The House of Representatives passes an immigration bill named after murdered Georgia student Laken Riley

Mychael Schnell, Rebecca Beitsch, and The Hill

2 weeks ago

Speaker Mike Johnson (R-La.) arrives at a House Republican Conference roundtable to discuss the border on Wednesday, January 31, 2024.

The House of Representatives passed a bill on Thursday that would require the detention of all migrants found to have committed burglary or theft. House Republicans named this bill after a Georgia student who police say was killed by a man who crossed the border illegally.

The measure – called the Laken Riley Act – was approved by the chamber by a vote of 251-170, with 37 Democrats voting “yes” along with all Republicans present. It was the latest move by Republican lawmakers to shine a spotlight on the situation at the southern border, which has emerged as a central issue in the 2024 campaign cycle and a biggest vulnerability for President Biden heading into the general election.

Republicans have used Riley's death to condemn the Biden administration.

“Innocent Americans, from Laken Riley in Georgia to the 14-year-old rape victim of an illegal immigrant in our home state of Louisiana,” Speaker Mike Johnson (R-La.) said Wednesday. “They were all victims of those who.” The Biden administration has laid off people in our country. He releases them to your state.”

Jose Ibarra, a 26-year-old Venezuelan citizen who authorities said entered the country illegally, was charged with murder in Riley's death.

The House approved the legislation just hours before Biden was scheduled to give his State of the Union address, which Republicans hoped would draw attention to Riley's death.

Rep. Jim Banks (R-Ind.) wrote a letter to the president this week asking him to include the Georgia student's name during his remarks, and Rep. Mike Collins (R-Ga.) said his guest seat for Thursday's speech will be empty “in honor of Laken Riley and all Americans who have lost their lives at the hands of an illegal foreign criminal.” Several Republicans are bringing immigration-focused guests to the speech for a spotlight to focus on the important topic.

Meanwhile, Democrats accuse Republicans of exploiting Riley's death in the heated debate over immigration and border security.

“Unfortunately, instead of coming together to express our sadness over Laken’s tragic loss, the majority appears to be exploiting her death for another partisan political ploy,” Rep. Jerry Nadler (D-N.Y.) said on the House floor Thursday.

“Instead of approaching this tragic event thoughtfully, Republicans appear to have simply thrown together language from existing, unrelated bills that scapegoats immigrants to score cheap political points in an election year while doing nothing to address the situation.” “This approach is fundamentally dubious.”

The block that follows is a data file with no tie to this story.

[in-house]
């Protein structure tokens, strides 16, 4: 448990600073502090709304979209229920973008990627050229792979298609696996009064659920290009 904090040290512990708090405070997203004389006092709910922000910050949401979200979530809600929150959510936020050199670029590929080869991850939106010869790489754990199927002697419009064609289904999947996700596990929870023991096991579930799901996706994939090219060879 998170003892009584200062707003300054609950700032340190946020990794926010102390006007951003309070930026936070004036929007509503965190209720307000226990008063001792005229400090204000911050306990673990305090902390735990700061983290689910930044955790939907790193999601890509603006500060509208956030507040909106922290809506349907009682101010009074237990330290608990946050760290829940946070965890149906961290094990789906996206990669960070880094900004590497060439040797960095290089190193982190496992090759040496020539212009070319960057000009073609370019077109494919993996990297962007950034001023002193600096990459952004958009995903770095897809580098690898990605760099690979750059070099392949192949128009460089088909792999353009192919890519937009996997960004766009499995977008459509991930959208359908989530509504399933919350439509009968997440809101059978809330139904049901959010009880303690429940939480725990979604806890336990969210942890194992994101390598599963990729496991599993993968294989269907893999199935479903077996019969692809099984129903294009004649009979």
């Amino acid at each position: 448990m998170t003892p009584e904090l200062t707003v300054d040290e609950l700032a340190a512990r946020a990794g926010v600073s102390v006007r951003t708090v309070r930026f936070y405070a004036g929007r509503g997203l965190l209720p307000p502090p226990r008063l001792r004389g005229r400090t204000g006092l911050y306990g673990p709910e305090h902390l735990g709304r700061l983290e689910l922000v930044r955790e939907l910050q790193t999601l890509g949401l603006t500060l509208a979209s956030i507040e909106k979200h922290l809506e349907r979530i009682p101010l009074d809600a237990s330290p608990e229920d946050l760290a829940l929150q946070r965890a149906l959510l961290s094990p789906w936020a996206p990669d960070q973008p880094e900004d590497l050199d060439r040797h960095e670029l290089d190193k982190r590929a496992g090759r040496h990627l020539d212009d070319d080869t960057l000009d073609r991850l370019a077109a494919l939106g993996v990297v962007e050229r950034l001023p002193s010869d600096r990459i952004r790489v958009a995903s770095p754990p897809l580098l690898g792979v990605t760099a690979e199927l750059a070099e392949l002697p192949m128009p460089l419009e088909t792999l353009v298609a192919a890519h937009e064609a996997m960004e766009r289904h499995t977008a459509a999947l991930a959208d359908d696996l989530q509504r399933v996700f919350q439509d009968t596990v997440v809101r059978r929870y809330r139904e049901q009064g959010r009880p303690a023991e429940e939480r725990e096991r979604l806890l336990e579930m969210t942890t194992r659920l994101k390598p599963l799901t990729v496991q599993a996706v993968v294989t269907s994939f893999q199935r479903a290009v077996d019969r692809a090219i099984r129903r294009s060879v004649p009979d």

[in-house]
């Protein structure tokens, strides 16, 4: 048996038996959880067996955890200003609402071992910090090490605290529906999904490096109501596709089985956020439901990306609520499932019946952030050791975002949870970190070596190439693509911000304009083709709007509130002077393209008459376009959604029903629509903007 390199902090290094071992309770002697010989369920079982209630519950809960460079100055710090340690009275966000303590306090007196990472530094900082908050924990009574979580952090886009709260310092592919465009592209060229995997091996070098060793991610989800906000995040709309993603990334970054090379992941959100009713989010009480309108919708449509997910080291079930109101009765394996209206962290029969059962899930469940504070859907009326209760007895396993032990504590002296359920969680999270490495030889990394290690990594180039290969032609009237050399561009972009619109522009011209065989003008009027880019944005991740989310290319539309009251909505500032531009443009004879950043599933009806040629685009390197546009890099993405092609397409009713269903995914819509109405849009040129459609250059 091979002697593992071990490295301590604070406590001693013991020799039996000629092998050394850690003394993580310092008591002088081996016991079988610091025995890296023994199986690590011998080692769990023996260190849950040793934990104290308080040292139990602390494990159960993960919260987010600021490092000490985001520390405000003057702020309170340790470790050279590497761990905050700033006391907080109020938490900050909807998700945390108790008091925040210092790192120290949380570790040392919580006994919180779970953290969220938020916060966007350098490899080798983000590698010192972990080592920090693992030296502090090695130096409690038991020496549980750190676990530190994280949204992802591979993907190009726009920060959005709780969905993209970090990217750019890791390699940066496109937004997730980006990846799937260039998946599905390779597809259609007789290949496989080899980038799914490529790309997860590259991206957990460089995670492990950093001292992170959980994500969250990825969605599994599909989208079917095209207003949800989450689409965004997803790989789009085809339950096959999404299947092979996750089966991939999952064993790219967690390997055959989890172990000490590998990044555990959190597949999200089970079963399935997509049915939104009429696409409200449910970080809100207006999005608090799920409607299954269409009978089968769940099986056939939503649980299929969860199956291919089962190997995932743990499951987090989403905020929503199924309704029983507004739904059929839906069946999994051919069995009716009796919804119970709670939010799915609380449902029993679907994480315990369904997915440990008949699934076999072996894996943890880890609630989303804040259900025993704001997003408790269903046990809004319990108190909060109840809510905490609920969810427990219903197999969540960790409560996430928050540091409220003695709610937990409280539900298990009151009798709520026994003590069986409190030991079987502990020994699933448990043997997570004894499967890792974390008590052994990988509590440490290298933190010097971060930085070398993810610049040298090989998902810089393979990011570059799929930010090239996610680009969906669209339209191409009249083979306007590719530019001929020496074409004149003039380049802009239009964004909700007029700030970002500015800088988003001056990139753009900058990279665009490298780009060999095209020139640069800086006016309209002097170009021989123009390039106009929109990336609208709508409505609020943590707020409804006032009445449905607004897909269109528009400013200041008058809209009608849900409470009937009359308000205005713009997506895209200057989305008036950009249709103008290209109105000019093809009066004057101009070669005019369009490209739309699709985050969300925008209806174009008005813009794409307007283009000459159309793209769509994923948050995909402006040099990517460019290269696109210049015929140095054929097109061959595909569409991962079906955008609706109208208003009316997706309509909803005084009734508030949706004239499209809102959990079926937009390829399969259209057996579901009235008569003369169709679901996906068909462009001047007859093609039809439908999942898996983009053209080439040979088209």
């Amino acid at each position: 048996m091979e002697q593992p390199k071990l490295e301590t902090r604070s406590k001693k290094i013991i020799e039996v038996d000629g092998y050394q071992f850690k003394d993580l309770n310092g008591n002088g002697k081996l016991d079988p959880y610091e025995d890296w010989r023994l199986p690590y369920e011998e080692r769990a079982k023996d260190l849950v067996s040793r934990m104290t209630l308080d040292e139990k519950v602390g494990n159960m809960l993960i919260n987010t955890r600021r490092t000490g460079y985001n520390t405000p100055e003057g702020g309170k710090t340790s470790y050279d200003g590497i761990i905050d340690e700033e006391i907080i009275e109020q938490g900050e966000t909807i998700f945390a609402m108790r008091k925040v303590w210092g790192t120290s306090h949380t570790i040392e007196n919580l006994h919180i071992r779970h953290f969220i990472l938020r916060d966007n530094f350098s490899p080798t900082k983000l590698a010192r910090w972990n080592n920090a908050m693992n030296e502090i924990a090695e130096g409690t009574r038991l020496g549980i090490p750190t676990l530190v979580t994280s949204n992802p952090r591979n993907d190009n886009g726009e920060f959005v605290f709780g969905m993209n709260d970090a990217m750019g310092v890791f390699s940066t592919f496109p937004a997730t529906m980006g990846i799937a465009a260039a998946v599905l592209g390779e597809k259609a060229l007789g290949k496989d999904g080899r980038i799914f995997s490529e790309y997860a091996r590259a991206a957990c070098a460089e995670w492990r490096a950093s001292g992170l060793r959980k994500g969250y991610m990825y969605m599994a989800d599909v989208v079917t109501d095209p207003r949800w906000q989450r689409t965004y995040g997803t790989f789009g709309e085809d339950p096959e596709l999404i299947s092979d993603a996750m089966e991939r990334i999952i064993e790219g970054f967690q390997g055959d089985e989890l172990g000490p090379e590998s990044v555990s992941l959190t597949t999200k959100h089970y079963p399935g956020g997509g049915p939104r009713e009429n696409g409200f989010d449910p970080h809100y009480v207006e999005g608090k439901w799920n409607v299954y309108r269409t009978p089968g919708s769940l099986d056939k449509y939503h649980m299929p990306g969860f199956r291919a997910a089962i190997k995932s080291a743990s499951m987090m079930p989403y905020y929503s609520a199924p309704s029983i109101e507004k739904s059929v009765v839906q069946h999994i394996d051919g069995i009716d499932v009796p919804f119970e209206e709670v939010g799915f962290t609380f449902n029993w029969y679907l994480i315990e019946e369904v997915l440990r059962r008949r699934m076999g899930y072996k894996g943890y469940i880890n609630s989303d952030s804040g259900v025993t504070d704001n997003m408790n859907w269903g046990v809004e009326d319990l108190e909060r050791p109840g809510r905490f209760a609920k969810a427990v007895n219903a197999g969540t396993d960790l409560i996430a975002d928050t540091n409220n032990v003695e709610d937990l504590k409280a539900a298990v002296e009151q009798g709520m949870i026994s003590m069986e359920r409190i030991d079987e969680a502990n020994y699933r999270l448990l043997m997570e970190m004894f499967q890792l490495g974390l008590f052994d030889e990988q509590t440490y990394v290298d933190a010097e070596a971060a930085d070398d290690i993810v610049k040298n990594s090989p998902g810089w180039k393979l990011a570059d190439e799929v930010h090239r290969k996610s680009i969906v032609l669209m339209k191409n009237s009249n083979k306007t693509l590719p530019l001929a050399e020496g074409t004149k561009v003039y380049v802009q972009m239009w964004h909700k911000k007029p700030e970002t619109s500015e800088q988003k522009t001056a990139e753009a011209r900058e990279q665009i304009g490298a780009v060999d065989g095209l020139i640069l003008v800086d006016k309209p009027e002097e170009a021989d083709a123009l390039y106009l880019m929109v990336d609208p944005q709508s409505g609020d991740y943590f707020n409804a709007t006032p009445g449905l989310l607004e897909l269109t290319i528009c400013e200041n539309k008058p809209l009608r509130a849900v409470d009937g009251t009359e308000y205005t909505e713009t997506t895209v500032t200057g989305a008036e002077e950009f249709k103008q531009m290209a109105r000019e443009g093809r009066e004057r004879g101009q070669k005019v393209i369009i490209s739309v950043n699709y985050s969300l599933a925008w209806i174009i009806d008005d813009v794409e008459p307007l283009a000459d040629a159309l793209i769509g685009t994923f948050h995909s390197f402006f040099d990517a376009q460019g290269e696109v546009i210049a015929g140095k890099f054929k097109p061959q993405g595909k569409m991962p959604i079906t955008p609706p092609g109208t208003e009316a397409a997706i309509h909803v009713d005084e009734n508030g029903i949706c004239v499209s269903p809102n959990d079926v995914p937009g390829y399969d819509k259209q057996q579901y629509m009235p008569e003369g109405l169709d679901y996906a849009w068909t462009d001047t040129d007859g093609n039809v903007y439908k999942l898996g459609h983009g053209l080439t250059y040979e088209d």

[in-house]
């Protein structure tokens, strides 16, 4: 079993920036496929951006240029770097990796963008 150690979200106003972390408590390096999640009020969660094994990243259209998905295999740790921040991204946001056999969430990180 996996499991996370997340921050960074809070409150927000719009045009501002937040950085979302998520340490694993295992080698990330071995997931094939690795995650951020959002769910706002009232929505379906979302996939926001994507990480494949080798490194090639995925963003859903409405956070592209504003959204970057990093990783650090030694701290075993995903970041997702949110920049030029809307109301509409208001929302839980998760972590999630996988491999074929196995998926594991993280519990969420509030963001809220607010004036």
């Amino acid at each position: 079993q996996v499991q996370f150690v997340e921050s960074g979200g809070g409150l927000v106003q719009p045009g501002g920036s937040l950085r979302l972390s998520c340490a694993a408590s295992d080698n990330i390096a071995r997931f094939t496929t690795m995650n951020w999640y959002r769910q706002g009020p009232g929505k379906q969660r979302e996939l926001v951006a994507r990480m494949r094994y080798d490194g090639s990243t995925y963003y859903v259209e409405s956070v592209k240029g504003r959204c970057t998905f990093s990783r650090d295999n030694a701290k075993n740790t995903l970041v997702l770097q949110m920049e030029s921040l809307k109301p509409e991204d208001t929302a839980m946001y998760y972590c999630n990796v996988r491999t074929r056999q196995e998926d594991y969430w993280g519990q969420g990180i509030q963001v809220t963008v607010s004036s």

Studies have consistently shown that immigrants are less likely to commit crimes than U.S. citizens.

The bill would represent a dramatic change in detention policy. Those arrested for nonviolent crimes were not prioritized by Immigration and Customs Enforcement.

While the bill requires the detention of people arrested for “burglary, larceny, larceny or shoplifting,” it is not clear whether that would have prevented Ibarra's release in this case.

U.S. Customs and Border Protection said Ibarra entered the country illegally from Mexico near El Paso, Texas, in September 2022 and was released for further processing after his detention. It is unclear whether he applied for asylum.

Ibarra was later arrested in Georgia after being charged with shoplifting and failing to show up for his court date.

Immigration is at the top of polls and is the issue voters are most concerned about ahead of November's presidential election. In a Gallup poll released last month, 28 percent of respondents said immigration was the biggest problem facing the country today, at the highest rate. The state was behind immigration at 20 percent and the economy in general at 12 percent.

The importance of immigration in the election campaign was highlighted last month when Rep. Tom Suozzi (DN.Y.) won a special election to fill the seat vacated by former Rep. George Santos (RN.Y.). ), who was expelled from Congress in December.

Republicans have stepped up their criticism of Biden and his handling of the situation at the southern border in recent months, criticizing Democrats across the country for engaging in what they call a crisis. But Suozzi turned the tide on Republicans, calling for legislation to address the flow of migrants and supporting the Senate's bipartisan agreement on border security.

The strategy was successful, helping Suozzi to a nearly 8-point victory in the district, flipping the seat from red to blue and solidifying his return to the lower chamber.

Johnson accused Suozzi of running his campaign “like a Republican,” citing his messaging on immigration. However, Suozzi dismissed that opinion after his swearing-in ceremony, citing immigration.

“Like every patriot of the greatest country on earth, I am willing to compromise to solve problems like chaos at the border,” he said.